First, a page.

This truth, this vision, this radical rearranging of priorities is what the Church is in business for. The Gospel we preach calls, sinners, to repentance because the way we think and act in the world is contrary to God, his vision, and his plan for creation. This is why Paul called the body of Christ “the church of the living God, the pillar and bulwark of the truth.” It is an outpost and embassy of truth in a contrarian world.
In the death, burial, and resurrection of Christ, God is putting things right again. The Gospel is not simply a matter of “accepting Jesus into our hearts,” or even accepting ideas about him. The Gospel calls us to radical challenge and transformation. The Church teaches, lives, and feeds upon this robust doctrine of global and cosmic transformation. If she abandons this truth, she withers and fails in her mission.
The first command we encounter in the bible is not the first of the Ten Commandments (You shall have no other gods before me). Rather the first command God gives to mankind is found in the first chapter of the Bible, Genesis 1:28: “be fruitful and multiply, and fill the earth and subdue it, and have dominion over fish of the sea and the birds of the air and over every living thing that moves upon the earth.” (RSV)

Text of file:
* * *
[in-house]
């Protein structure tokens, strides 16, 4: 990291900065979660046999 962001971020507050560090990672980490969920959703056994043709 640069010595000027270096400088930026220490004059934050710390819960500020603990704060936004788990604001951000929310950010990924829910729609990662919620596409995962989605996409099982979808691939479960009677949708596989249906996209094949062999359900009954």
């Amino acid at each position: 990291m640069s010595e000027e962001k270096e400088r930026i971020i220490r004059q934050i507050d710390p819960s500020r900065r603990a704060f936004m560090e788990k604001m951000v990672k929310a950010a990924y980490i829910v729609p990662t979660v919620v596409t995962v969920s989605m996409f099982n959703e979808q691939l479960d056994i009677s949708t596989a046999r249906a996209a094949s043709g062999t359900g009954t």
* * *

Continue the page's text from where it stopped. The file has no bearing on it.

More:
This is significant because this very fist command is in fact a command to go create community. It is a charge to have children, multiply and expand the family of mankind upon the earth.
God’s original vision for mankind was a unified humanity who basked in the love, goodness, righteousness, and holiness of God. Sin disrupted this and corrupted our race as well.
It is not accidental that every despot, dictator, communist, and would-be savior has promised a better world to their followers. However, it has always been true as well that every person, people, or group who resisted that plan has been the object of persecution, assault, and genocide. The wannabe parodies on the Kingdom of God all end in violence and bloodshed. Only the true Gospel can produce real unity and lasting peace.